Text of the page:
Arthritis - That pain in my joints
We commonly hear the word “arthritis” pop up when we experience ongoing pain in our joints, especially as we get older, but what does this mean?
There are many different types of arthritis but the 3 main classifications that we will focus on here are Osteoarthritis (OA), Rheumatoid arthritis (RA) and Gout. The underlying cause of the 3 different types are quite different. We have outlined it below in the table to help make sense of them and help to differentiate them from each other:
Osteoarthritis (OA) is characterised by the degeneration of bone and cartilage. It is believed this occurs due to overload in mechanical forces on weight bearing joints. OA of a joint occurs when the joint is subjected to higher loads over an extended period of time resulting in wear-and-tear of the cartilage and bone in the joint. Due to the inflammation caused by this in the area other structures such as ligaments, joint capsules and the synovium may be affected too. In some instances, small bone projections called osteophytes develop which further contribute to the degeneration of the joint.
Trauma, weight gain, overexertion, repetitive movements. Mechanical wear and tea.
Pain, swelling, stiffness. Typically affects large joints and is worse first thing in the morning or after periods of rest.
Clinical history and evaluation, xrays.
Weight management, activity modification, strengthening to correct biomechanics, pain management with medication, surgery.
An autoimmune disease where the body starts attacking its own joints. There have been links shown to genetics, hormones and environmental factors but their full role is not fully understood yet.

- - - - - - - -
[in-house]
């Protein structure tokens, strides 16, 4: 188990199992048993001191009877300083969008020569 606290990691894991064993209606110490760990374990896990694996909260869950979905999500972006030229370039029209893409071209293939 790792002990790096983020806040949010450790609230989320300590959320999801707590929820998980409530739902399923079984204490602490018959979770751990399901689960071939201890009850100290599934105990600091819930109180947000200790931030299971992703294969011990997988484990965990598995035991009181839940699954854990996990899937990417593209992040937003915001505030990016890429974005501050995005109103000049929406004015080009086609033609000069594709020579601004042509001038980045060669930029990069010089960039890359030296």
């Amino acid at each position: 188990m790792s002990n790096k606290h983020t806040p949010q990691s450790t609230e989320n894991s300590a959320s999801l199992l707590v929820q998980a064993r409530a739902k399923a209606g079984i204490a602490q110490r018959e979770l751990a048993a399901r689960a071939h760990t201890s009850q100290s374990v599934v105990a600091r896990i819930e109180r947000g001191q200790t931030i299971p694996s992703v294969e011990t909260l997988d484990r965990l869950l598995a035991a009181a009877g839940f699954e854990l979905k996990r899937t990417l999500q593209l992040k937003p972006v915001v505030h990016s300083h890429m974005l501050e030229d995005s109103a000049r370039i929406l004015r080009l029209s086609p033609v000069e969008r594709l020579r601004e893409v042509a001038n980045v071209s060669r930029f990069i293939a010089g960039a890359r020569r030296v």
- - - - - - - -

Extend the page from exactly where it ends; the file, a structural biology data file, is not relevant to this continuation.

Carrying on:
Pain, fatigues, loss of appetite and a low grade fever. Typically affects small joints, more than one at a time and often both sides of the body are affected concurrently. Symptoms tend to come and go, depending on the level of inflammation present in the body at the time.
Clinical history and evaluation, blood tests, xrays.
There are different drugs used for the management of RA and it is very patient dependent. The primary aim is to reduce inflammation, and control the process of the disease through DMARDS (disease-modifying antirheumatic drugs), biologics, JAK inhibitors. Joint replacements are a last resort in severe cases to improve pain and restore function.
An inflammatory arthritis that occurs due to high levels of uric acid in the blood that deposits in the joints, forming crystals that affect the mechanics and cause pain. The uric acid is produced when the body breaks down purines (a chemical compound found in certain foods).
It typically presents with sudden onsets of pain, warmth, swelling and redness in the area affected.
Clinical history and evaluation, xrays, blood tests, joint fluid test.
Lifestyle modification to avoid food and drinks that trigger attacks. Anti-inflammatories, icing, and staying hydrated during acute attacks to reduce the duration. Chronic gout is often treated with drugs known as colchicine.